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Why isn't Linux more user-friendly? Is this an inherent limitation with open source software?
It isn't Open Source or the freaking license that makes a UI bad. However there other usually has just rather poor overall management compared to the other 2 big OS's.
Even the best Open Source projects are usually managed as such.
Lead Developer who is project managing the other developers. The developers are more or less fighting their egos and the best person wins.
Good Commercial Development is much more advanced. First we have a huge element of managers and bosses who may not be use to the technology the same way you do. They can look at an app and because they are the boss and are paying the money for your success. Will openly go to you and point out where the problems are, then you discuss how to fix it. And more and more not programming until you come with a rather well polished solution. As the software developer this is very annoying to have my creative drive knocked down a peg for everything I try. Plus it is frustrating all these attention, to stupid details that really isn't a key issue to development. But the MBA in me sees how this makes a better product. Then we work back and forth to come up with the best interface. It isn't best Idea that wins but taking the good ideas of the team and building on them. It MBA it comes down to the most overused and Stupid Sounding words "Synergy" or where a good team has an additive effect of the people.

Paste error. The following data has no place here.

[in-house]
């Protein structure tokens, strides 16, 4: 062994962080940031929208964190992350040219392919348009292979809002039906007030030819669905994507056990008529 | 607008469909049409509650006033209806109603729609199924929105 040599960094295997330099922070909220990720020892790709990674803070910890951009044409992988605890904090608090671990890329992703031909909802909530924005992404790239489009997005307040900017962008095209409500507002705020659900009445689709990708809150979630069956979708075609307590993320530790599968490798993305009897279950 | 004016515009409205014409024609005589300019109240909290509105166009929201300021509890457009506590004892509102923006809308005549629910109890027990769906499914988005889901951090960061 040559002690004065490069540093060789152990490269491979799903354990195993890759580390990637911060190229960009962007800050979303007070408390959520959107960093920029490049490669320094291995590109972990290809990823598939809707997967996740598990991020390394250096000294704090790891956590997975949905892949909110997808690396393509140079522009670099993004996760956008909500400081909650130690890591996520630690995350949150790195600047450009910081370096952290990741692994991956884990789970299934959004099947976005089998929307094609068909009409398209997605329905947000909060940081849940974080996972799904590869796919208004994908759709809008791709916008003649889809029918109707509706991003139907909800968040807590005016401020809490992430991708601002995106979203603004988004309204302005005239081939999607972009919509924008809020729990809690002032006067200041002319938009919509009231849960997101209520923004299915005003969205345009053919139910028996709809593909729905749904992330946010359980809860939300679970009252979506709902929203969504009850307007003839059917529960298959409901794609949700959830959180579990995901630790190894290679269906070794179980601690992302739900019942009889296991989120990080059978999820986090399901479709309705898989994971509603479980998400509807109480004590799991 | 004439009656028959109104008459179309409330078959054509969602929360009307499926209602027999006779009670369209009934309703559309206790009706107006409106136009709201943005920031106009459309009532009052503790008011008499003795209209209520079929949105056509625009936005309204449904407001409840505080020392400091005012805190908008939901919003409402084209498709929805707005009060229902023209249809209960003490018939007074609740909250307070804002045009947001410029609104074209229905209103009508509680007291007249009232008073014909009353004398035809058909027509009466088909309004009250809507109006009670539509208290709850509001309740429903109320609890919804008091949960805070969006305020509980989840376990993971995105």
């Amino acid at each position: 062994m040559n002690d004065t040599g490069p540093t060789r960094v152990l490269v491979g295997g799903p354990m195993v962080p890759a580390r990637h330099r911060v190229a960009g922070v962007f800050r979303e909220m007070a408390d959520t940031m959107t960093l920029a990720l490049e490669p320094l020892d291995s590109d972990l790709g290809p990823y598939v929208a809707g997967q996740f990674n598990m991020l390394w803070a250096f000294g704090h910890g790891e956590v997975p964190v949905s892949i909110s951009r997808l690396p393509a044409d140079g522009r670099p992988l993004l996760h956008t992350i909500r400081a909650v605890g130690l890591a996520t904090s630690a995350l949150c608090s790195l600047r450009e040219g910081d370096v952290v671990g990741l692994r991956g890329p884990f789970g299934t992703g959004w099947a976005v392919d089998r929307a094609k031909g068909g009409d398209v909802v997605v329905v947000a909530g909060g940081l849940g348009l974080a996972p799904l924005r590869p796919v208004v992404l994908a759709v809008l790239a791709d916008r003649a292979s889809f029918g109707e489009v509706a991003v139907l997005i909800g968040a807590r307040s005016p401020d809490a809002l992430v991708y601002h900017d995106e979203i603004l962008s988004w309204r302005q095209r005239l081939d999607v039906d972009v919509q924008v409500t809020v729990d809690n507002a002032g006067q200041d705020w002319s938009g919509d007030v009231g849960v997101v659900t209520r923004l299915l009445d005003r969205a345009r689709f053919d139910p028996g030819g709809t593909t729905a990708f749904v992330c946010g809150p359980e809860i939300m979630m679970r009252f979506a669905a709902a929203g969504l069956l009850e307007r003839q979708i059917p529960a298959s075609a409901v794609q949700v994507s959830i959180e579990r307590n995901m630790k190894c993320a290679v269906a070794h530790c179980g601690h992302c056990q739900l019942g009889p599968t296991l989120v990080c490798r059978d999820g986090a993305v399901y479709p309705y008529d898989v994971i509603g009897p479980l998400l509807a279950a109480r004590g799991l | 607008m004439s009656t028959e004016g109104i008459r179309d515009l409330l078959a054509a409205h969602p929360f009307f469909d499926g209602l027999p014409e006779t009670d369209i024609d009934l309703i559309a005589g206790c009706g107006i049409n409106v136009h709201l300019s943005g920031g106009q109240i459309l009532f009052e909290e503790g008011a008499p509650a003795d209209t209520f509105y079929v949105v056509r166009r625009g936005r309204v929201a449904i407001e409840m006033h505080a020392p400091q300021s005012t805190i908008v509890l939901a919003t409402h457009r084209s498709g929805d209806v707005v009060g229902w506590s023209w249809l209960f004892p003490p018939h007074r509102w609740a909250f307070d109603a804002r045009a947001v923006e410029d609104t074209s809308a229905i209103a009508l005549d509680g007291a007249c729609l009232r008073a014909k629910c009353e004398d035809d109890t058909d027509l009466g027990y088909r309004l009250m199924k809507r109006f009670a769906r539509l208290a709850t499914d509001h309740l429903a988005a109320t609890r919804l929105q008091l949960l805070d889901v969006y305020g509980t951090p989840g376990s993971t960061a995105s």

Open Source has more of a Group Model where a bunch of ideas go across and the Project Manager will choose the Best Idea. But no Synergy will happen.
Linux systems, as a commercial operating system and otherwise, are much more popular then OS X ever was or ever will be.
There is more to the world then what sits on a home user's table.